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July 4, 1998

Good Evolution Book

More Problems with Darwinism

The more I look into the current, orthodox Neo-Darwinian Theory (NDT) of evolution, the more I see it as based every bit as much on faith, dogma, and ideology as any biblical literalist account of creation.

A book that I found to be wonderfully informative, that goes into the hard numbers that always get brushed over or simply ignored in the standard line that says cumulative selection of random mutations can explain everything, is Lee Spetner's Not By Chance!, Judaica Press, New York, 1997. And the unequivocal outcome at the end of it all is that the standard line can hardly explain anything.

Two examples of the kinds of results that emerge--(very readably derived and easy to follow, I might add):

  • Odds against a new species coming into existence via the NDT, less than one in 102,700
  • Odds against the kinds of similarities conventionally explained away by "convergence" when impossible to explain by descent, less than one in 1054

Pretty daunting, to say the least.

One of the most interesting, and rarely attempted, aspects of Spetner's book is the application of information theory (he is a physicist, specializing in signal processing) to the NDT and its assumptions, with devastating results. Clearly, the DNA of all biological organisms constitute immense repositories of information, not only in the form of an assembly program to construct the organism, but also a maintenance program to regulate its functioning and behavior afterward. But it turns out that this information cannot have come about through the gradual accumulation of selected random variations in the way NDT says. The process simply doesn't have the power to create enough variety to be selected. And more, no known mutation or other instance cited of evolution in action has ever added any information to a genome. All have deleted from it.

The bacteria that evolve strains resistant to antibiotics such as streptomycin, for example, do so by losing the specificity that makes it possible for the streptomycin molecule to attach. The much-quoted example of the British peppered moth that altered from predominantly light to predominantly dark when industrial soot darkened the tree barks that they settle on illustrates simply a change in population mix when the camouflage advantage of one type over another altered. No mutation was involved. Both strains were present from the beginning. Nothing genetically new was created. Yet these are among the textbook examples given of the strongest evidence in support of the NDT that can be found.

In place of randomness, discredited as the driving force of evolution, Spetner develops a convincing case supporting the NDT heresy that the variation responsible for the big leaps of macro evolution is directed, induced by environmental cues. This is another way of saying that the genetic information needed to switch between different body plans is already in there, like a computer program written to function in different modes. Where it comes from is a good question, and random variation can't be the answer.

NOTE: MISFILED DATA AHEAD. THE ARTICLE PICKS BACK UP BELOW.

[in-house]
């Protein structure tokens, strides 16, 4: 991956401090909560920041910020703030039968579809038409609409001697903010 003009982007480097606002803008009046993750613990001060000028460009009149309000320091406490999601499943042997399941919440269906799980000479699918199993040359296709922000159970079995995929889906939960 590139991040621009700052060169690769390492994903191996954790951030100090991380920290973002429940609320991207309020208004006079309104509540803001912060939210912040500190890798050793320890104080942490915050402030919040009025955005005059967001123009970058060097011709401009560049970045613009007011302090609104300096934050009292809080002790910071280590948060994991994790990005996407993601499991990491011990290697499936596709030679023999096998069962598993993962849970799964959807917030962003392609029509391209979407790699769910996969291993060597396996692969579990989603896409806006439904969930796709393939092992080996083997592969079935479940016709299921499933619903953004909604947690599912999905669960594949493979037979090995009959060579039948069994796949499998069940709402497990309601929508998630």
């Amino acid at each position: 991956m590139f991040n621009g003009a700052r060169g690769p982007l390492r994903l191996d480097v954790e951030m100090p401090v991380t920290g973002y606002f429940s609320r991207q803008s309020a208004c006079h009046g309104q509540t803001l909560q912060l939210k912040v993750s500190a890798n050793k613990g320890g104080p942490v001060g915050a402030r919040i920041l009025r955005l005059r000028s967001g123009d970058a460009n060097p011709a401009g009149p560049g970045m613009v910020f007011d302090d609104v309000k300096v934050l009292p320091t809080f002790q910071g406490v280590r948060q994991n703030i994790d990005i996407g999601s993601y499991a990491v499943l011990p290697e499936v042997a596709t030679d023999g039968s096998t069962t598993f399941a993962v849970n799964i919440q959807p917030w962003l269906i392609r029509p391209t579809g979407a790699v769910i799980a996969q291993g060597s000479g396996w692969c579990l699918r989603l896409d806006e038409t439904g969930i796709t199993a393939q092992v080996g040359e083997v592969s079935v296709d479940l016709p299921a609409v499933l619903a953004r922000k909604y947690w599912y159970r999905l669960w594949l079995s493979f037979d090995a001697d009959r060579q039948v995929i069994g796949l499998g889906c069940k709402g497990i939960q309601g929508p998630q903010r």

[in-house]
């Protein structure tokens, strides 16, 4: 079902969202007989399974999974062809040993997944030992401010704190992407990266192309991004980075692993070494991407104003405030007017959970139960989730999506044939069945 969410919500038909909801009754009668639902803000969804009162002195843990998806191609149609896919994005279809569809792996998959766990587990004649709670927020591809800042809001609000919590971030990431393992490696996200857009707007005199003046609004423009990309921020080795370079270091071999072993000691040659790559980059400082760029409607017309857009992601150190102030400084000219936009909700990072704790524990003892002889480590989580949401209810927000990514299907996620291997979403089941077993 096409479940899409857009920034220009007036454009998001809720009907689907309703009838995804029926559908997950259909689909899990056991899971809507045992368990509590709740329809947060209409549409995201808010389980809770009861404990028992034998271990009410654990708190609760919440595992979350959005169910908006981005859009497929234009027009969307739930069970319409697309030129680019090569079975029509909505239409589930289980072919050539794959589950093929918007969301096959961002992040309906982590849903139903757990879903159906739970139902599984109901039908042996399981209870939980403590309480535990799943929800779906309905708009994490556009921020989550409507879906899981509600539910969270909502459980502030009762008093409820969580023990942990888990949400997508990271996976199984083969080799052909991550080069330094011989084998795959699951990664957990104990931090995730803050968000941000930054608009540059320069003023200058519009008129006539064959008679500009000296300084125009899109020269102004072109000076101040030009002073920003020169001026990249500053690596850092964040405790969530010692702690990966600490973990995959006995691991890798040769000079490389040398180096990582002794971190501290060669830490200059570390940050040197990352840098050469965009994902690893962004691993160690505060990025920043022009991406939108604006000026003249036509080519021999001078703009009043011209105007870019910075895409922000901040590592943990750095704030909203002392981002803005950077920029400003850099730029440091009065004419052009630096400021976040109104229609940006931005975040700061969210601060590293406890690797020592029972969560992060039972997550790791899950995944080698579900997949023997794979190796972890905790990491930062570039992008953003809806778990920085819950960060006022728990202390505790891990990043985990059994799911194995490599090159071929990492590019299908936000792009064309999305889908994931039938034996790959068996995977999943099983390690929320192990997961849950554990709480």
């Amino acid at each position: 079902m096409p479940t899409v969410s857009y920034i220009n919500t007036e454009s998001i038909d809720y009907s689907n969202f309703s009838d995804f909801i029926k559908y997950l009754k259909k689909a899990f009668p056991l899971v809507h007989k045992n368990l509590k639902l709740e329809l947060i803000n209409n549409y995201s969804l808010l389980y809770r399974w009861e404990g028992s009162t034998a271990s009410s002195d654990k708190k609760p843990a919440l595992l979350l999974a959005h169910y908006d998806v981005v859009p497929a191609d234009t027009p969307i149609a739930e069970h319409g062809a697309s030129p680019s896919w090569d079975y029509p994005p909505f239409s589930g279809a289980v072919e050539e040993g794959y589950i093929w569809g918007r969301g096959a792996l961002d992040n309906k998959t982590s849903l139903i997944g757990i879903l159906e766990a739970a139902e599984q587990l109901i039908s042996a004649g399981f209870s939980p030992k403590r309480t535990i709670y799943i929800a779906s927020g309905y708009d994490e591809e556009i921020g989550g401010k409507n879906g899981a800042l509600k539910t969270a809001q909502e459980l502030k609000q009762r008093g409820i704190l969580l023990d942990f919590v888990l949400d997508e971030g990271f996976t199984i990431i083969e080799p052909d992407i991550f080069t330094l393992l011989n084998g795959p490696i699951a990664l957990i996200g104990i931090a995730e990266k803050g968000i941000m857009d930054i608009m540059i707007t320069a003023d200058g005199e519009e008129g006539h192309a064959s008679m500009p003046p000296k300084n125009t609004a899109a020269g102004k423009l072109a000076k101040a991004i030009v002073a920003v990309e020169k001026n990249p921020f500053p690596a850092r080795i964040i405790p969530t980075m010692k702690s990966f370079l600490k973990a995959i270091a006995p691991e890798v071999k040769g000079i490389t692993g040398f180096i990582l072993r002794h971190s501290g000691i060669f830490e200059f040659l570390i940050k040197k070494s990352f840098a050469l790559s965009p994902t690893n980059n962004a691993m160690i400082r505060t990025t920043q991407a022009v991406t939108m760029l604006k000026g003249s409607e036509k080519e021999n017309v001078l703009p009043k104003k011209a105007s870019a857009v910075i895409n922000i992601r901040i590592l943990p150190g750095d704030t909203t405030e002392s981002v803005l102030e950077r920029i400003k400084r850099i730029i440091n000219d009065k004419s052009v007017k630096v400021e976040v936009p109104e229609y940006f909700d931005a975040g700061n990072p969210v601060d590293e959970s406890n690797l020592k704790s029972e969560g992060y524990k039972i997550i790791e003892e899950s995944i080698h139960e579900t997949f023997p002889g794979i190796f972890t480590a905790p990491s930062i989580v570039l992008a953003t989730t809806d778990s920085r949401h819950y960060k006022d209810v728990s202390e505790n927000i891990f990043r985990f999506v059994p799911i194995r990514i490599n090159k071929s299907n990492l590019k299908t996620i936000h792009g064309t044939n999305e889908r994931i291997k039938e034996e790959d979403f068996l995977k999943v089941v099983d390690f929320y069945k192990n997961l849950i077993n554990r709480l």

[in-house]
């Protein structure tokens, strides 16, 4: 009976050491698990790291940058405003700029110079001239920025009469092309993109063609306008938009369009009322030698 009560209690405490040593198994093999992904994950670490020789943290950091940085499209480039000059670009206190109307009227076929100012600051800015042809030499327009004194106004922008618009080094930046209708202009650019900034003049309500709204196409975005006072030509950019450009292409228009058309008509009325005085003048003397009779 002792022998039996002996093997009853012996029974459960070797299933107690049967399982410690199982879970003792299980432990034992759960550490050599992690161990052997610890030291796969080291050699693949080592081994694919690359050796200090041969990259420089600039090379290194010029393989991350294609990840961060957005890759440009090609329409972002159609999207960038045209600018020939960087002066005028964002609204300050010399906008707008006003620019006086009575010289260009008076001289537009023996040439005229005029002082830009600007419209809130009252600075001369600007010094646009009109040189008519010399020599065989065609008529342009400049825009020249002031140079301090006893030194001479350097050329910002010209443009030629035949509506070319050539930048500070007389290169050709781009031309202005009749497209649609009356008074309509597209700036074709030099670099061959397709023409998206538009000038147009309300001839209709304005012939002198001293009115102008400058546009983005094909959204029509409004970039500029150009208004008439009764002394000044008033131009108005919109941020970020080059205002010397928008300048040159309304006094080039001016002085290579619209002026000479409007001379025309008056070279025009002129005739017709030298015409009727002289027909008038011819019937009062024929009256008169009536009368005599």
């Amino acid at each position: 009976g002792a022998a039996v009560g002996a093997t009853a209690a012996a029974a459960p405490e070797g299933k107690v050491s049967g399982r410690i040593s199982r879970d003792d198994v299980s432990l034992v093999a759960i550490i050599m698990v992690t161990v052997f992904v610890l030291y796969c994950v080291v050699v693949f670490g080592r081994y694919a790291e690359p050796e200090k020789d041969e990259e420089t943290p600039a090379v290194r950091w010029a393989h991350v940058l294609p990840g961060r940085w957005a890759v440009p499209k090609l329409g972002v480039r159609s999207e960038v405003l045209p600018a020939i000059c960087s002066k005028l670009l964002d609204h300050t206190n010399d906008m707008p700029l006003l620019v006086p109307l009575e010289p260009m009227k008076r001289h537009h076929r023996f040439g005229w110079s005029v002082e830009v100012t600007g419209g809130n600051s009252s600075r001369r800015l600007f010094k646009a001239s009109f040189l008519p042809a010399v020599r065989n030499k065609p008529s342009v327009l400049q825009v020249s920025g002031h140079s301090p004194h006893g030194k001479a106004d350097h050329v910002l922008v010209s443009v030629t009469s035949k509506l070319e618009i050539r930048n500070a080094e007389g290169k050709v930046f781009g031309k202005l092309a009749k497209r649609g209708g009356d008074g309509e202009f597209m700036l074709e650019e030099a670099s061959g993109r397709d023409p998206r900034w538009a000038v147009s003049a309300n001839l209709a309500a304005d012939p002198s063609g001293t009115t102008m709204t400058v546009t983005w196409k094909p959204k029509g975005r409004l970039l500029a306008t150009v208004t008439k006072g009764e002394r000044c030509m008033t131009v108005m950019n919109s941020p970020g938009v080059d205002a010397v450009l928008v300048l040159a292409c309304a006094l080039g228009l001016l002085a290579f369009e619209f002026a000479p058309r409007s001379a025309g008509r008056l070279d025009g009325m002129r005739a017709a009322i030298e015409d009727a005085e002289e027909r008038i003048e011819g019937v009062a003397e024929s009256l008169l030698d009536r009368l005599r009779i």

Two examples that I found stunning:

  • A strain of e.coli bacteria was produced that lacked the enzyme needed to metabolize the milk sugar lactose, which is their normal food supply. Two particular mutations occurring together will create an alternate mechanism. The calculated chance of this variation coming about through random mutation under the conditions of the experiment described was about once in a hundred thousand years. Nevertheless, 40 instances were found within a few days.
  • Species of finches introduced into a bird sanctuary comprising a group of islands in the north west Pacific were found to have developed new beak forms in 20 years. The results suggest that variations qualifying in every respect as a new species could arise in a single generation, a result utterly impossible within the NDT. But there it is.

The explanation seems to be that the diet and eating habits of young animals profoundly affects the shape and form of things like beaks, teeth, jaws, and attached muscle structures that develop. In other words, there's an amazing amount of plasticity built into the program. This raises the intriguing question of whether the variations that Darwin observed in his famous Galapagos finches were in fact a product of the random variation followed by selection that he attributed them too, at all. And more. Since so much of the fossil record consists of just bones and teeth, how much of the differences conventionally interpreted as indicating evolutionary change might be simply differing expressions of the same genome to different environments, with no significant genetic modification occurring at all?

 
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